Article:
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“Autism and genetics: Profit, risk, and bare life.” Nadesan, whose earlier ( 2005 ) comprehensive sociocultural analysis of autism as a construct appeared to spark the wave of critical scholarship on autism that has been produced over the past 15 years, writes in this piece specifically of the social and

Open Access
In: Journal of Disability Studies in Education

the two can humankind hope to heal a ravaged Earth and ensure preservation of life. I selected this myth to analyze in detail for multiple reasons: First, it resides deep within my own cultural heritage, in-forming my own psyche as much as any other ancient tale. Second, this myth is central to the

In: Brill Research Perspectives in Popular Culture

-system of such relevant variables. The socio-behavioral sciences, the biological or life sciences, and the physical sciences have discovered or identified thousands of Independent Variables or IVs (a-i-r), as predictors relevant to explaining and predicting human individual behavior. But interdisciplinary

In: Determinants of Individual Prosociality and of Collective Social Solidarity- Cohesion
Author: Nicole Eilers

-Shevin, 1989 , p. 93). As Foucault (1983 ) explains, “we have to know the historical conditions that motivate our conceptualization. We need a historical awareness of our present circumstance” (p. 209). Specifically, the history of early childhood ‘inclusive’ education illustrates how race and social class

Open Access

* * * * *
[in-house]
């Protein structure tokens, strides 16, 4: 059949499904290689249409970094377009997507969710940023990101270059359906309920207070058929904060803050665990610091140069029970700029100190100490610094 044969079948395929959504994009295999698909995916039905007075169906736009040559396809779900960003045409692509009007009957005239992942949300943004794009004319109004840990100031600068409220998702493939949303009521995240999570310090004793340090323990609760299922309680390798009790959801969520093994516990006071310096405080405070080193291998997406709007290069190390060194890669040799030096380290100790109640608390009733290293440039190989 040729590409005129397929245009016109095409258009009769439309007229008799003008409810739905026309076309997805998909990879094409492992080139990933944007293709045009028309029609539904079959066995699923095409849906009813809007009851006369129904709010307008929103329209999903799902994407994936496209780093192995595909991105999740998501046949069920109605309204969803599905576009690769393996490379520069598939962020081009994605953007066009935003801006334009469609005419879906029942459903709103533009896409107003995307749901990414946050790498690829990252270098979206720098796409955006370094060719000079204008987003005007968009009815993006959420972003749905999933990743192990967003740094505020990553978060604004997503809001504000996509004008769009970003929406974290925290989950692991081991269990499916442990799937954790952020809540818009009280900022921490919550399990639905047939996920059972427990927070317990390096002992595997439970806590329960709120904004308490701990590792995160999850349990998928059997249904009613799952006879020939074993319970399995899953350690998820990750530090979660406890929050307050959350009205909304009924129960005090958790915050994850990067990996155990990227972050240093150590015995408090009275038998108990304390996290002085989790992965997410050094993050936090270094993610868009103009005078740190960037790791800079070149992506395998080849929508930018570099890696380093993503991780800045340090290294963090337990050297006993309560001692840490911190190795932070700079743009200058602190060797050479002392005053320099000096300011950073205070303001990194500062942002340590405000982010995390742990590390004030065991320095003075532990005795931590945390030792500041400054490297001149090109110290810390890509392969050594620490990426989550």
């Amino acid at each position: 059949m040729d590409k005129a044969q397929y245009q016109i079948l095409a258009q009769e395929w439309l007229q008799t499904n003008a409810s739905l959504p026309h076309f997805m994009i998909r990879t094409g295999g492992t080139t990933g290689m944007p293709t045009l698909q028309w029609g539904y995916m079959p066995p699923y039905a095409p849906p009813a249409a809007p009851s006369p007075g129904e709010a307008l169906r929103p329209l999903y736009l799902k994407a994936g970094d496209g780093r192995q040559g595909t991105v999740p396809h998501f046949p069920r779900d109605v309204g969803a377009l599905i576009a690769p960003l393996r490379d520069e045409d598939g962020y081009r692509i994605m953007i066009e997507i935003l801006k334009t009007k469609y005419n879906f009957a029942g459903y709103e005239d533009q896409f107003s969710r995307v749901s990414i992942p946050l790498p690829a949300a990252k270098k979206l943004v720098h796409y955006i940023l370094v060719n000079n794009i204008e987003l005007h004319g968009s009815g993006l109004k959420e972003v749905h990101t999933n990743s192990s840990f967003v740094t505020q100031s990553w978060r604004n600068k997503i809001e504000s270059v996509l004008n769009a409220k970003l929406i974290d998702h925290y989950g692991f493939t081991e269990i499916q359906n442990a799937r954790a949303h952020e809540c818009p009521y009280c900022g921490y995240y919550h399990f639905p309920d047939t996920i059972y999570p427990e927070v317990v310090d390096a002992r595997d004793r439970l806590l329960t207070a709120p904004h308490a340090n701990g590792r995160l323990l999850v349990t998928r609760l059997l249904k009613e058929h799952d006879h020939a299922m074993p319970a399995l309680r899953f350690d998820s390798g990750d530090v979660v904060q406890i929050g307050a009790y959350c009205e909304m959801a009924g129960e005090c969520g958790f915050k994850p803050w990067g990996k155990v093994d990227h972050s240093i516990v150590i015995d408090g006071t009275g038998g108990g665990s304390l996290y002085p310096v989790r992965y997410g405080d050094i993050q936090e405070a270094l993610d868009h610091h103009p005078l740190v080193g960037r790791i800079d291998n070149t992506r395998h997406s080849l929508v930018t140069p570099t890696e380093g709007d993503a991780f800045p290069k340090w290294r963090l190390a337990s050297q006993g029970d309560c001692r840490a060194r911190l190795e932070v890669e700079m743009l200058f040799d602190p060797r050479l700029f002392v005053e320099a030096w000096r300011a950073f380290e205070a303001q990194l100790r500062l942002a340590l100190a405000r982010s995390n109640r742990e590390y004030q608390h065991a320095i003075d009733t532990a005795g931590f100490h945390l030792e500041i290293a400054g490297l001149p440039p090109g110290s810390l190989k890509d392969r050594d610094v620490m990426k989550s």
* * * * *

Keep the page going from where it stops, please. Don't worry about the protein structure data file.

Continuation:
In: Journal of Disability Studies in Education
Author: Michael Burawoy

resuscitated? Can we turn them into living theory? In this chapter I will suggest a way of doing this, what I call the ‘ethnographic approach’ to the teaching of theory that I contrast with the ‘survey approach’. There are two meanings to ‘living theory’, two ways to make theory live. On the one hand, one

In: Constructing Social Research Objects

gives an accurate picture of how most theory—both classical and more contemporary—has emerged in an ongoing dialogue with living or dead theorists. Neither is it very useful to persist with theory and concepts as a tribal language if we aim to encourage curiosity, creativity, and playfulness in how we

In: Constructing Social Research Objects
Author: John Scott

of interaction. It is the result of ongoing mutual constructions of the situation and of the attitudes and actions of its participants. It is the world of everyday life, the lifeworld of embodied living in particular locales. Knowledge of the everyday world is a sedimentation of our experiences, the

In: Constructing Social Research Objects

reserve army is not going to be employed by capital, foreign or domestic, so they call this segment the marginal mass living a precarious life. Note, there are racialised people with no skills under these same conditions also in the North (Wright, 1995 ). When the Communist Manifesto was written in

In: Constructing Social Research Objects
Author: Marcel Danesi

McLuhan called a secondary form of orality, which retrieves the primary orality of village life in virtual ways as if people were living in a tribal village, which he renamed the electronic global village. In tribal villages, the space between interlocutors was physically proximate. In the digital world

In: Brill Research Perspectives in Popular Culture

, which meant it ended up costing $19.00) and arranged to return a YMG fitness band, which wouldn’t recharge, to Amazon when I started thinking about the world of retail and the role it plays in my life and in the everyday lives of Americans. On Thanksgiving, the newspapers all had an enormous number of

In: Brill Research Perspectives in Popular Culture